Power to the People

In 2011, North Edinburgh Social History Group published ‘Never Give Up’, a vibrant history of social issues and campaigns in North Edinburgh over a period of 70 years.  We reviewed it in Lothian Life  a review which excited considerable interest.

The North Edinburgh Social History Group, based at the recently refurbished and state-of-the-art Royston-Wardieburn Community Centre, now has a new venture.

Power to the People is an innovative adult education class which aims to expand from the fairly local base of the earlier publication and examine major social issues across the city, and indeed across Scotland.  It is being coordinated by Community Learning and Development staff from the Royston-Wardieburn Centre and by a member of staff from the Workers Educational Association.

The innovation lies as much in how the classes will run as in the content they will explore.

Firstly, these will be learner-led classes.  A range of topics has already been identified by the initial participants.  These include the Jacobite Rebellion, the Highland Clearances; the Chartists, the Suffragettes and the struggles for the vote; the campaign for a Scottish Parliament, and many more.  There will also however be an opportunity for class members at any point to raise issues or historical periods which they want to study and to have these incorporated into the course.  The learners also will determine for how long the classes will run.

The second innovatory aspect of this course is that as well as examining the historical material, the learners will focus on how the artists responded to or reflected these historical movements.  Drama, film, novels, poetry, photographs and song will be studied.  John Powells of Glasgow University’s Janey Buchan Centre of Political Song will bring his expertise to the group.  Scotland’s national photographic archive, SCRAN, will figure prominently.  Poetry, including inevitably Robert Burns, but also more contemporary verse, including the work of Scotland’s great miner poet and playwright, Joe Corrie, will expose how social and political movements were understood in their day and how the subsequent view of these was often shaped by such writing.

Among the characters to be examined will be Flora Drummond, a charismatic leader of the Women’s Social and Political Union, who organised Edinburgh’s first militant suffragette  demonstration in 1909.

The classes, which are free, will run on Tuesday mornings and have already built a head of steam.  As Danny Milnes, one of the aspiring students put it, “I want to study bottom-up history.”  Brian Eddington, another member of the class indicated that he wanted to look at today’s world “and see the similarities with the past”.

This is a superb opportunity to take part in making adult education history by studying how history was made and how it was perceived.  Anyone interested should contact Lynn McCabe (0131 552 5700 or lynn.mccabe@ea.edin.sch.uk ) at Royston-Wardieburn Centre.

Published by

Alex Wood

Alex Wood has had a varied career in education. He started as an English teacher at Edinburgh’s Craigroyston High School in 1973 and completed his school-based work as Head Teacher at Wester Hailes Education Centre in 2011. In between he worked in community education, was a Learning Support teacher, headed a behaviour support unit, was Head of a special school and worked in Edinburgh’s Education headquarters. He is a member of the Education Committee of St George’s School. Alex is now an Associate at the Scottish Centre for Studies in School Administration (SCSSA) at Moray House and is Secretary of the Scottish Educational Leadership, Management and Administration Society (SELMAS) as well as being a free-lance writer. His experience however ranges well beyond the worlds of schools and education. For seven years in the 1980s he was an elected member of Edinburgh District Council and he retains a keen interest in the political world. He has a long involvement in genealogy and family history, as a researcher, teacher and writer. He is a member of Edinburgh Common Purpose’s Advisory Group and of the committee of Linlithgow Book Festival. Although he has lived in Linlithgow for over 20 years, and in Edinburgh for the previous 18 years, he remains a loyal fan of his home town football club, Brechin City.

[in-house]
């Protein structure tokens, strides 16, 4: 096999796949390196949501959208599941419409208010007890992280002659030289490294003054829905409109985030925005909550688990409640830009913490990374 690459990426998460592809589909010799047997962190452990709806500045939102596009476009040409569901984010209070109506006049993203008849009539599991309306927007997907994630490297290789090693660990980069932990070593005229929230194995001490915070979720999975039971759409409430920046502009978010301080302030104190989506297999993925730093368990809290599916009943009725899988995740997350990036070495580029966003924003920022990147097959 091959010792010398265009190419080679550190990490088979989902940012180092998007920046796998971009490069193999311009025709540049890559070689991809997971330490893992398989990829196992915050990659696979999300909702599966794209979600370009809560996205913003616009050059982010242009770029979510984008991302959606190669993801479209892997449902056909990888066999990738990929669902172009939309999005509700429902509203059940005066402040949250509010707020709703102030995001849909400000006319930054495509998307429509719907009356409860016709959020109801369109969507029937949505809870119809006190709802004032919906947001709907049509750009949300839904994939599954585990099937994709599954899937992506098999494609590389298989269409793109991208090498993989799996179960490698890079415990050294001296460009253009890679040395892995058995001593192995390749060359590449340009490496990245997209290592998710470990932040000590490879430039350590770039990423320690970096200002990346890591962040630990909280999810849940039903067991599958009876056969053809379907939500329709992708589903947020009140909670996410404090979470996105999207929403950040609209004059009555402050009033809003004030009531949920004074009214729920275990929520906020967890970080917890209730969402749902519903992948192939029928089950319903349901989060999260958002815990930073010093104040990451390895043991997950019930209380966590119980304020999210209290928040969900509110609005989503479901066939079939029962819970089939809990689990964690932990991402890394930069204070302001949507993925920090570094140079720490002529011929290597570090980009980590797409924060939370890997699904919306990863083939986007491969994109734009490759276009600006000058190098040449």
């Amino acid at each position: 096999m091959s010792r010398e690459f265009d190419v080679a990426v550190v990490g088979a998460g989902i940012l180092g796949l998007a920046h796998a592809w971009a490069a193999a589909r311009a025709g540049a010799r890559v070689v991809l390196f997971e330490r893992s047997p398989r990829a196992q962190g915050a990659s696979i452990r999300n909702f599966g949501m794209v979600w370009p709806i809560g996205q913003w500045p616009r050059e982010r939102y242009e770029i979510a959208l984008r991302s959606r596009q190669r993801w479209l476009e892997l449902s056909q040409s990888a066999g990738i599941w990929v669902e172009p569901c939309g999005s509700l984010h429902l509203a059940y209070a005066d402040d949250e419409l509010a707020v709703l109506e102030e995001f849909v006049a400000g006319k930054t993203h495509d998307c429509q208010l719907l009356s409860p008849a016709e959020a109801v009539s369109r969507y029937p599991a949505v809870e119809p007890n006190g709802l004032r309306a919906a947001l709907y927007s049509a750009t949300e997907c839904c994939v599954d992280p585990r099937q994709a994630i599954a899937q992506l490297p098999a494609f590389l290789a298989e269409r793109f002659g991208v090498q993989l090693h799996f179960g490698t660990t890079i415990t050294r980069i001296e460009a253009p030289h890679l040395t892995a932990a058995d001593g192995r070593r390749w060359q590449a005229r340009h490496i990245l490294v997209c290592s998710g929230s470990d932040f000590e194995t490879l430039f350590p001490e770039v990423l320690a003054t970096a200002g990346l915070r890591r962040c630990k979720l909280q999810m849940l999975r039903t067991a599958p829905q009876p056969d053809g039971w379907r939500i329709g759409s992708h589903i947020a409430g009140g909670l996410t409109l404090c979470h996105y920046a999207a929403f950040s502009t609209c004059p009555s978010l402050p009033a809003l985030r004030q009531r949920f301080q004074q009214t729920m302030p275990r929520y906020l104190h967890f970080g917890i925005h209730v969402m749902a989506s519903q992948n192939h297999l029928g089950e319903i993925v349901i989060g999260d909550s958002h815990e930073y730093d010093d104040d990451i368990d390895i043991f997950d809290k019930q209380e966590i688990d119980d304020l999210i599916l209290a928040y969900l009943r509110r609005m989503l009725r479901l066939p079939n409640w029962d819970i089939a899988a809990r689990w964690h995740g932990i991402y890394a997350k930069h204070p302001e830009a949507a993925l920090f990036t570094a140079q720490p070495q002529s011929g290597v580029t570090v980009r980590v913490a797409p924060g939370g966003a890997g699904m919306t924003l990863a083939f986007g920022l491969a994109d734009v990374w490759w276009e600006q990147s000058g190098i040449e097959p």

One thought on “Power to the People”

  1. Hello Lynne,
    One of your “Team” asked for the derivation of the words “Mine” and “Coal”….perhaps you can forward this…..
    coal (n.)
    Old English col “charcoal, live coal,” from Proto-Germanic *kula(n) (cf. Old Frisian kole, Middle Dutch cole, Dutch kool, Old High German chol, German Kohle, Old Norse kol), from PIE root *g(e)u-lo- “live coal” (cf. Irish gual “coal”).

    mine (n.1)
    “pit or tunnel in the earth for obtaining metals and minerals,” c.1300, from Old French mine “vein, lode; tunnel, shaft; mineral ore; mine” (for coal, tin, etc,), of uncertain origin, probably from a Celtic source (cf. Welsh mwyn, Irish mein “ore, mine”), from Old Celtic *meini-. Italy and Greece were relatively poor in minerals, thus they did not contribute a word for this to English, but there was extensive mining from an early date in Celtic lands (Cornwall, etc.).



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